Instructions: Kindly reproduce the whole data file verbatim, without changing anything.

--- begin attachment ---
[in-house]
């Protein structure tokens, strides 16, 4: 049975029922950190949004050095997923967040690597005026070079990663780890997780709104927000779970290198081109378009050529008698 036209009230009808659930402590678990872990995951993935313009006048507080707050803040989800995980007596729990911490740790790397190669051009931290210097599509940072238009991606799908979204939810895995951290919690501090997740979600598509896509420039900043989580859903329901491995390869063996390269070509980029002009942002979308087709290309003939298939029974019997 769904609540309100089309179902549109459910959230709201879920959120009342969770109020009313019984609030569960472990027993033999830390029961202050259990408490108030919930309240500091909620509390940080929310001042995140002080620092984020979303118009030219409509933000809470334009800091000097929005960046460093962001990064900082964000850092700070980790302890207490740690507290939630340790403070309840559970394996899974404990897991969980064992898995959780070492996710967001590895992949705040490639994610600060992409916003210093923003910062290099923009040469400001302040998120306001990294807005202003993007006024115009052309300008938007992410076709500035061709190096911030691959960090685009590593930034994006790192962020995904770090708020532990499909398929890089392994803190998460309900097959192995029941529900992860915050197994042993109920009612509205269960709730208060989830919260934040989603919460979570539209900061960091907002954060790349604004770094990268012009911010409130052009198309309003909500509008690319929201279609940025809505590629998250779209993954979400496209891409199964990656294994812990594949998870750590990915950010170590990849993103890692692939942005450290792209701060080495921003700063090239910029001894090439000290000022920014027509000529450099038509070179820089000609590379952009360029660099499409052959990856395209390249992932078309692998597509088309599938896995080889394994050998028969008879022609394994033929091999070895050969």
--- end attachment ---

[in-house]
């Protein structure tokens, strides 16, 4: 049975029922950190949004050095997923967040690597005026070079990663780890997780709104927000779970290198081109378009050529008698 036209009230009808659930402590678990872990995951993935313009006048507080707050803040989800995980007596729990911490740790790397190669051009931290210097599509940072238009991606799908979204939810895995951290919690501090997740979600598509896509420039900043989580859903329901491995390869063996390269070509980029002009942002979308087709290309003939298939029974019997 769904609540309100089309179902549109459910959230709201879920959120009342969770109020009313019984609030569960472990027993033999830390029961202050259990408490108030919930309240500091909620509390940080929310001042995140002080620092984020979303118009030219409509933000809470334009800091000097929005960046460093962001990064900082964000850092700070980790302890207490740690507290939630340790403070309840559970394996899974404990897991969980064992898995959780070492996710967001590895992949705040490639994610600060992409916003210093923003910062290099923009040469400001302040998120306001990294807005202003993007006024115009052309300008938007992410076709500035061709190096911030691959960090685009590593930034994006790192962020995904770090708020532990499909398929890089392994803190998460309900097959192995029941529900992860915050197994042993109920009612509205269960709730208060989830919260934040989603919460979570539209900061960091907002954060790349604004770094990268012009911010409130052009198309309003909500509008690319929201279609940025809505590629998250779209993954979400496209891409199964990656294994812990594949998870750590990915950010170590990849993103890692692939942005450290792209701060080495921003700063090239910029001894090439000290000022920014027509000529450099038509070179820089000609590379952009360029660099499409052959990856395209390249992932078309692998597509088309599938896995080889394994050998028969008879022609394994033929091999070895050969």